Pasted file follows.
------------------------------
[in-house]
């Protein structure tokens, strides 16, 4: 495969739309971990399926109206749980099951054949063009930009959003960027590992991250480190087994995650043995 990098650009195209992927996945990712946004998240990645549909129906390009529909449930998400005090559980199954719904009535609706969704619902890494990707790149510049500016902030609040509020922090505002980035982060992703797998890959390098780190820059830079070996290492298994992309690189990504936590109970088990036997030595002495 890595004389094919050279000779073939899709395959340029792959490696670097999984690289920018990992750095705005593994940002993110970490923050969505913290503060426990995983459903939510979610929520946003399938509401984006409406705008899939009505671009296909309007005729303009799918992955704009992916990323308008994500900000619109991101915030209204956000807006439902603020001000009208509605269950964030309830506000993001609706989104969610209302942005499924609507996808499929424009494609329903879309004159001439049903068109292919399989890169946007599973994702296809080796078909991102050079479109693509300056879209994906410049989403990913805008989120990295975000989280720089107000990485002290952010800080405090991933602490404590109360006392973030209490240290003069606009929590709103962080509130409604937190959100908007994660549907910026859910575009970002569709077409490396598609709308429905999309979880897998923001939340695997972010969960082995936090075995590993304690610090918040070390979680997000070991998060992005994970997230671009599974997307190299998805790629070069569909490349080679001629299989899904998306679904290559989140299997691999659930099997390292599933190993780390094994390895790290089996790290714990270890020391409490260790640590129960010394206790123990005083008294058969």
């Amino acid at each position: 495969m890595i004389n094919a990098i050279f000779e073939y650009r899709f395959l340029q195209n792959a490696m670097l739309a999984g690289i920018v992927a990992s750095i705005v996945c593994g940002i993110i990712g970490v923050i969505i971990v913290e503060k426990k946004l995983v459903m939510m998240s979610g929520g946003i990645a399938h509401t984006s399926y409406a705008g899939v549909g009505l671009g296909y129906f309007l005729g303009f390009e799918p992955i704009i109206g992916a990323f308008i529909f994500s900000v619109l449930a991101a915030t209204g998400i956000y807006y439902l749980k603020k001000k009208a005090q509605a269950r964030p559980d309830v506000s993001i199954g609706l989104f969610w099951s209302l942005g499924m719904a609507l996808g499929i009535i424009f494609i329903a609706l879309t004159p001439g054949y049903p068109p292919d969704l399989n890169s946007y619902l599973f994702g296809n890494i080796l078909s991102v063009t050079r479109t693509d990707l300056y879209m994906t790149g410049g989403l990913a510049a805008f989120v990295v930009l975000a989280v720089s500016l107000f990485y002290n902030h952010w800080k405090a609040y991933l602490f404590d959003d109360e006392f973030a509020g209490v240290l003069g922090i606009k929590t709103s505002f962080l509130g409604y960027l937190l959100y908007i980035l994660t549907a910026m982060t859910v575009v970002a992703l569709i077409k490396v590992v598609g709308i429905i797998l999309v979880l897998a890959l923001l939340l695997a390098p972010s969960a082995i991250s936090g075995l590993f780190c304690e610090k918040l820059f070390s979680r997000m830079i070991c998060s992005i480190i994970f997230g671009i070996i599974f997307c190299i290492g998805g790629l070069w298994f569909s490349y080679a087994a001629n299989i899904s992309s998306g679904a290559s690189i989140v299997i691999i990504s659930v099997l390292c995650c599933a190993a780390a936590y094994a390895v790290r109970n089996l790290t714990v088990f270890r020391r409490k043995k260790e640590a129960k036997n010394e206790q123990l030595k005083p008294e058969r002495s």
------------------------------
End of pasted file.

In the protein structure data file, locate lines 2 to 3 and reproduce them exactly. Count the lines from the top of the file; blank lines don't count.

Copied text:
């Protein structure tokens, strides 16, 4: 495969739309971990399926109206749980099951054949063009930009959003960027590992991250480190087994995650043995 990098650009195209992927996945990712946004998240990645549909129906390009529909449930998400005090559980199954719904009535609706969704619902890494990707790149510049500016902030609040509020922090505002980035982060992703797998890959390098780190820059830079070996290492298994992309690189990504936590109970088990036997030595002495 890595004389094919050279000779073939899709395959340029792959490696670097999984690289920018990992750095705005593994940002993110970490923050969505913290503060426990995983459903939510979610929520946003399938509401984006409406705008899939009505671009296909309007005729303009799918992955704009992916990323308008994500900000619109991101915030209204956000807006439902603020001000009208509605269950964030309830506000993001609706989104969610209302942005499924609507996808499929424009494609329903879309004159001439049903068109292919399989890169946007599973994702296809080796078909991102050079479109693509300056879209994906410049989403990913805008989120990295975000989280720089107000990485002290952010800080405090991933602490404590109360006392973030209490240290003069606009929590709103962080509130409604937190959100908007994660549907910026859910575009970002569709077409490396598609709308429905999309979880897998923001939340695997972010969960082995936090075995590993304690610090918040070390979680997000070991998060992005994970997230671009599974997307190299998805790629070069569909490349080679001629299989899904998306679904290559989140299997691999659930099997390292599933190993780390094994390895790290089996790290714990270890020391409490260790640590129960010394206790123990005083008294058969």
């Amino acid at each position: 495969m890595i004389n094919a990098i050279f000779e073939y650009r899709f395959l340029q195209n792959a490696m670097l739309a999984g690289i920018v992927a990992s750095i705005v996945c593994g940002i993110i990712g970490v923050i969505i971990v913290e503060k426990k946004l995983v459903m939510m998240s979610g929520g946003i990645a399938h509401t984006s399926y409406a705008g899939v549909g009505l671009g296909y129906f309007l005729g303009f390009e799918p992955i704009i109206g992916a990323f308008i529909f994500s900000v619109l449930a991101a915030t209204g998400i956000y807006y439902l749980k603020k001000k009208a005090q509605a269950r964030p559980d309830v506000s993001i199954g609706l989104f969610w099951s209302l942005g499924m719904a609507l996808g499929i009535i424009f494609i329903a609706l879309t004159p001439g054949y049903p068109p292919d969704l399989n890169s946007y619902l599973f994702g296809n890494i080796l078909s991102v063009t050079r479109t693509d990707l300056y879209m994906t790149g410049g989403l990913a510049a805008f989120v990295v930009l975000a989280v720089s500016l107000f990485y002290n902030h952010w800080k405090a609040y991933l602490f404590d959003d109360e006392f973030a509020g209490v240290l003069g922090i606009k929590t709103s505002f962080l509130g409604y960027l937190l959100y908007i980035l994660t549907a910026m982060t859910v575009v970002a992703l569709i077409k490396v590992v598609g709308i429905i797998l999309v979880l897998a890959l923001l939340l695997a390098p972010s969960a082995i991250s936090g075995l590993f780190c304690e610090k918040l820059f070390s979680r997000m830079i070991c998060s992005i480190i994970f997230g671009i070996i599974f997307c190299i290492g998805g790629l070069w298994f569909s490349y080679a087994a001629n299989i899904s992309s998306g679904a290559s690189i989140v299997i691999i990504s659930v099997l390292c995650c599933a190993a780390a936590y094994a390895v790290r109970n089996l790290t714990v088990f270890r020391r409490k043995k260790e640590a129960k036997n010394e206790q123990l030595k005083p008294e058969r002495s």